Understanding deployments and StatefulSet: Kubernetes for beginners

Dheeraj jha
4 min readSep 3, 2023

In this post, we will go through how replicas are managed/deployed and how the databases are handled while replicating.

Photo by engin akyurt on Unsplash

This article is continuation of understanding the kubernetes components and we will specially explain the lifecycle of node/pod/replica in case of downtime and how its managed by kubernetes.

We understood components and user is now able to access the application my-app.com through browser.

Now if my application pod dies or crashes, it would leads to a downtime where user will unable to reach the application. Refer state below.

This is the advantages of distributed system and container approach that, instead of relaying on single machine, or node per say, we are replicating everything to multiple servers. Refer state below

So new pods, will also be connected to the same service. We can recall that service is like static endpoint for the pods, and here in this case, service will also act as load balancer.

So service can decide to transfer the traffic/request to the pods which is less busy.


To launch new replica of pods, we will not launch new pods, but we will define blueprint for the pods and we will just define how many replica we need.

This mechanism to define replica is called deployments. Its another important components of kubernetes.

blueprint for my-app pods will be called deployments.

So in practise, we will not be working with pods directly but deployments. Its another level of abstraction for pods to manage, replicate, scale and interact.


So if one of the pod of application dies, service will still forward request to another running pod and application will keep responding and user. And user will be able to use the application. Refer the state below.

Now we may be wondering what about database pods?

If one of the database pods dies, it should forward to another replica of database right? Here is the catch.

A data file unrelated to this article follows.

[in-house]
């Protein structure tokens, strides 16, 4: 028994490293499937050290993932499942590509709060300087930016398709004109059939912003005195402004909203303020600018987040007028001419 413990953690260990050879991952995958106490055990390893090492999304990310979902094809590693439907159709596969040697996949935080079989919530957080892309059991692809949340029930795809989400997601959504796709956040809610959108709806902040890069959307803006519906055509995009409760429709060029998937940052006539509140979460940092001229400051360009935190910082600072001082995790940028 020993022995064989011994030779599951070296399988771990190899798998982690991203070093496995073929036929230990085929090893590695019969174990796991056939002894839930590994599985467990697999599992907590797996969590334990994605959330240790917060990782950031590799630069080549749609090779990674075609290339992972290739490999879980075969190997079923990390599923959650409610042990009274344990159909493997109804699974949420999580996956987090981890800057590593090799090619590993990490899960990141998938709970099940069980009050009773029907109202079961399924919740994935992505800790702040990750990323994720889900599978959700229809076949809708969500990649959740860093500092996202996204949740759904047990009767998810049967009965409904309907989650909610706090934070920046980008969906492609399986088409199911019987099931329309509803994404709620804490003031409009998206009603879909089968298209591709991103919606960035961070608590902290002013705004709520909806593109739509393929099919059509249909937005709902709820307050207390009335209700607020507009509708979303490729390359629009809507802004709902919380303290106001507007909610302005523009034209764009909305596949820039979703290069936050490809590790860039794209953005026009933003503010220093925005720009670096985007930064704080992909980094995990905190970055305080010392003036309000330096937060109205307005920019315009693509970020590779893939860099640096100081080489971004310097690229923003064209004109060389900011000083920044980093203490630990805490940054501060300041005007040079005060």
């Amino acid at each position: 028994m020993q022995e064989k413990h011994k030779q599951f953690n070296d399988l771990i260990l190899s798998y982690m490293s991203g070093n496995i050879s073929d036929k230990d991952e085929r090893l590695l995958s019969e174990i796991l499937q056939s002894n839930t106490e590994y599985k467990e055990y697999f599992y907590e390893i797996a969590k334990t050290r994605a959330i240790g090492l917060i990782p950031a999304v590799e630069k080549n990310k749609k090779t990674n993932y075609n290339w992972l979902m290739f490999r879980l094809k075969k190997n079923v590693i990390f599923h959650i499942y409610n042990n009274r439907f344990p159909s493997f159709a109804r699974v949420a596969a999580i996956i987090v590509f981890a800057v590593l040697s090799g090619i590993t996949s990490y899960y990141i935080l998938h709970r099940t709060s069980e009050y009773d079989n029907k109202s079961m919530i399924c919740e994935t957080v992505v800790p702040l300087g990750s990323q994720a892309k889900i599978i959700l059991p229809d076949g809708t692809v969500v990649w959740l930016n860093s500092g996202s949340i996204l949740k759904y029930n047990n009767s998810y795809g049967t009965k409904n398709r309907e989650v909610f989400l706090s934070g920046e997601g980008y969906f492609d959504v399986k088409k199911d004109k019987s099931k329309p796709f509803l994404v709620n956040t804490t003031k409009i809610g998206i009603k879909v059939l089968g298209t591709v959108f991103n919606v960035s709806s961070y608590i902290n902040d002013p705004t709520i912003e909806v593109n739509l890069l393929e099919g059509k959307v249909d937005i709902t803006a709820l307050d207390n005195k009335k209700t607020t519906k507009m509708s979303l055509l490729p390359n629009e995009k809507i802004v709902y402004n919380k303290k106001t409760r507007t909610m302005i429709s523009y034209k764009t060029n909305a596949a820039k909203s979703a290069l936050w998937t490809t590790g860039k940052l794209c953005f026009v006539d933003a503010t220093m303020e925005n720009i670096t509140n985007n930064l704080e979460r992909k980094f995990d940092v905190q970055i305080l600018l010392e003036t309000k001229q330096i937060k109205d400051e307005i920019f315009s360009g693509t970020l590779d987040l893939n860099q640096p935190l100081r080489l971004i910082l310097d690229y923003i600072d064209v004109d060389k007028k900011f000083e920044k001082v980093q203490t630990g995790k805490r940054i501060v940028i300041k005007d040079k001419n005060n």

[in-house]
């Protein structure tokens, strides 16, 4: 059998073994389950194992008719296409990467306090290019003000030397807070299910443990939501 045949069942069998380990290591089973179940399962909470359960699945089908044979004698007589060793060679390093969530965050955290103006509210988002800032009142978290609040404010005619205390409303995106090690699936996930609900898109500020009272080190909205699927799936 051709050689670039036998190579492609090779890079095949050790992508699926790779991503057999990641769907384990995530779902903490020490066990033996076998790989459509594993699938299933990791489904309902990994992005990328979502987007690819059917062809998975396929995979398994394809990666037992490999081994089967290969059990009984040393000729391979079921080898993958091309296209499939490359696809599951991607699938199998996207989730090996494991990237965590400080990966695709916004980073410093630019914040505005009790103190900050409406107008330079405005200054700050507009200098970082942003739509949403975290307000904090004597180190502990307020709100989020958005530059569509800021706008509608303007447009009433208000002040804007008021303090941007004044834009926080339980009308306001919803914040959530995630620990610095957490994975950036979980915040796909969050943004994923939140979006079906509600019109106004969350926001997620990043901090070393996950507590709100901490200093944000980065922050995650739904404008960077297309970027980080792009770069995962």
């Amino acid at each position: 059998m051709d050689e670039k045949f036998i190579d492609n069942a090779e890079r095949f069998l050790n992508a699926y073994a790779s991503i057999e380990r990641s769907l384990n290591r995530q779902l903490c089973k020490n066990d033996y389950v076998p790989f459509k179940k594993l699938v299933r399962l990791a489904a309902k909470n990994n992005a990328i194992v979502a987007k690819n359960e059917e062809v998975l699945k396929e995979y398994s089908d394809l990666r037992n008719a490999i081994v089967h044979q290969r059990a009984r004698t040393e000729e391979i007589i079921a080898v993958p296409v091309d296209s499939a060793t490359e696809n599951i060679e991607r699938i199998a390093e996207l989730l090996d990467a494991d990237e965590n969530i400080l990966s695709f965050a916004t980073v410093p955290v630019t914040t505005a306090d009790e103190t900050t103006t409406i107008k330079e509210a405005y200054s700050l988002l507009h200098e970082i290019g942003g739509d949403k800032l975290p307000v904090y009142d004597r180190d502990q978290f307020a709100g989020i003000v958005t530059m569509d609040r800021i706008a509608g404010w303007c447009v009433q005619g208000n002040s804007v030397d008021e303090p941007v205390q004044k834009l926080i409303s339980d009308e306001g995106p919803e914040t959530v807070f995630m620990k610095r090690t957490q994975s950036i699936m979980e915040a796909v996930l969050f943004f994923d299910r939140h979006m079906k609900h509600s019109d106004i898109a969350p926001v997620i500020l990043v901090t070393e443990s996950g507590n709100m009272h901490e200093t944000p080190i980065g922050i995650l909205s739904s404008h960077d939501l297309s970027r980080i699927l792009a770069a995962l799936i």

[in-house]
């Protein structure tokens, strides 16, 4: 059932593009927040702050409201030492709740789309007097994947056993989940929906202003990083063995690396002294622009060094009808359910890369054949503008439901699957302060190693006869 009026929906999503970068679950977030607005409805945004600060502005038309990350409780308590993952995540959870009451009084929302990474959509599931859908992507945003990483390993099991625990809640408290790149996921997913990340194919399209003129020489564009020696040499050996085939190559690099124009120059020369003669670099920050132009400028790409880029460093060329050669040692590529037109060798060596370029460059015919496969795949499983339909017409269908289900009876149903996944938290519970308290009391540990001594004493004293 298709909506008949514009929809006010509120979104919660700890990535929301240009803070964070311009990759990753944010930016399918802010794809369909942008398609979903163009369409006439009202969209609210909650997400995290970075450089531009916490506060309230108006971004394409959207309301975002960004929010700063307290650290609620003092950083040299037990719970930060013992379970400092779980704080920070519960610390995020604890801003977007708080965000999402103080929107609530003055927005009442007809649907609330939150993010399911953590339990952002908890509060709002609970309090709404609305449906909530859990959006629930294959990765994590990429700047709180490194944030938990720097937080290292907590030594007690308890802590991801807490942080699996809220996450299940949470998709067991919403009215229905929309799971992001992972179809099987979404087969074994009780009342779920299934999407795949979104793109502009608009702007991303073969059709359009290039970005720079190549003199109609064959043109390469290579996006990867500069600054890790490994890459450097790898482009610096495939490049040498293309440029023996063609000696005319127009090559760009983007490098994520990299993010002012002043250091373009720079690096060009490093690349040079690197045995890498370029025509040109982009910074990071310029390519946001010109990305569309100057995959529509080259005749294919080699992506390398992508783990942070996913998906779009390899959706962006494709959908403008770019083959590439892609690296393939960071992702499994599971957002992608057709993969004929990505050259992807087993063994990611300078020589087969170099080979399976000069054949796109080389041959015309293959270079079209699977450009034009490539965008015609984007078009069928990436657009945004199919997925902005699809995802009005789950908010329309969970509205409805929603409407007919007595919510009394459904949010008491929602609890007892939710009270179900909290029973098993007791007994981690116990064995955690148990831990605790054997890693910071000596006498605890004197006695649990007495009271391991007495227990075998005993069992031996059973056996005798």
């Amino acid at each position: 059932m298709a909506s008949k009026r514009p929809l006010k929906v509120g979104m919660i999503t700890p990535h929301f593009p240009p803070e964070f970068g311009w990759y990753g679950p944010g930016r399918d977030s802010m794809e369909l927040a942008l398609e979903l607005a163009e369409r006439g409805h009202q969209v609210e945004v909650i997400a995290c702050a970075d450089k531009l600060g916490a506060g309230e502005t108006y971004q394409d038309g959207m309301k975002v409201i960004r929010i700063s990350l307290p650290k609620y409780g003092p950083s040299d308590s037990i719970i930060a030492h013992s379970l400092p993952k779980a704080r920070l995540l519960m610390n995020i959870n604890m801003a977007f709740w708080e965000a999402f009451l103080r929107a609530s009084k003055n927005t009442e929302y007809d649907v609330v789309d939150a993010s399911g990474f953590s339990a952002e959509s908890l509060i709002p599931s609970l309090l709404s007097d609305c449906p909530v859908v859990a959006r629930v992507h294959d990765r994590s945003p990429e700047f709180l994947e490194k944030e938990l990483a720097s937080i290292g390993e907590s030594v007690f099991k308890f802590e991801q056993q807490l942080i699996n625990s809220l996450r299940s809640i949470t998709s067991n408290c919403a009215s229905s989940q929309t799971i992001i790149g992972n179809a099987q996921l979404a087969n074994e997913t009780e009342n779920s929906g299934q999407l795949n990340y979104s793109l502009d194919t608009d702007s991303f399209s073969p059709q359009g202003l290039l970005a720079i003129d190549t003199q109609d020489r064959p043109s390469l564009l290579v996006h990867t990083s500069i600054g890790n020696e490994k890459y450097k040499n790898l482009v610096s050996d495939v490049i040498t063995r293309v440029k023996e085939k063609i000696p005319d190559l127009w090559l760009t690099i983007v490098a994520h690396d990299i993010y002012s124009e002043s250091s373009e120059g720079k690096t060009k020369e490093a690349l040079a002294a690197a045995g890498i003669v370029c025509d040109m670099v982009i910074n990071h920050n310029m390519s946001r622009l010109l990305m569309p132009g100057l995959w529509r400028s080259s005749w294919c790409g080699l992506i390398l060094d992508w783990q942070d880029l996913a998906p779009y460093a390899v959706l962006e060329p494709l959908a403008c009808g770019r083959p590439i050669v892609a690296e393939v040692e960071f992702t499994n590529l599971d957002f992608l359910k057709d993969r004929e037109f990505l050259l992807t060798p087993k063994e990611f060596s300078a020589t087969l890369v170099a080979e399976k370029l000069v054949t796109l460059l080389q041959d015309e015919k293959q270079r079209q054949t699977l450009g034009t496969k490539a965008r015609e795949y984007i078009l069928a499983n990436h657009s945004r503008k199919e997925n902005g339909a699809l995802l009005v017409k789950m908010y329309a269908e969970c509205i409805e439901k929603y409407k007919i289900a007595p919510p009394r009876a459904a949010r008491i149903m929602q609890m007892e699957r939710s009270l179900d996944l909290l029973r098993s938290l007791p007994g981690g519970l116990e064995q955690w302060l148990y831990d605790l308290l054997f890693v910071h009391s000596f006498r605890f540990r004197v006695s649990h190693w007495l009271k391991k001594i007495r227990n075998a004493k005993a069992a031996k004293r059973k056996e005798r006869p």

Database can’t be replicated using Deployment.

Why database can’t be replicated using deployment in kubernetes?

Reason for that is, because database is having something called, state or data. That means all the running pods will be accessing the same shared database.


Replicating database pods have complexity that which of the pods is writing and where, and which pod is reading and maintaining consistency is real challenges.

This needs mechanism which can control the reading/writing/seek of database while replicating/replacing the database pods, and this is offerd by another kubernetes components called statefulSet.

Statefulset is specially ment for stateful pods which may contain application like elasticSearch, mongoDB, mysql and so on, and these should be created using stetefulset not deployment.

StatefulSet will be responsible for, replicating the pods, scaling them up, scaling them down and so on, making sure database read/write is synchronised properly

However, deploying database application using even StatefulSet are complex and tedious task.

So its best practise to host database service/app entirely somewhere else, out of kubernetes cluster.

So now our entire setup is more robust,

Meaning that even if any pod dies or entire node is rebooted, our application will still be served by replica node.

Did you learn something new? enjoyed learning basics of kubernetes? Don’t forget to share this article via X or linkedIn and follow me for upcoming and new informative articles on it.



Dheeraj jha

DevOps Engineer | Team lead | AWS | Docker | CI/CD | Gitlab-CI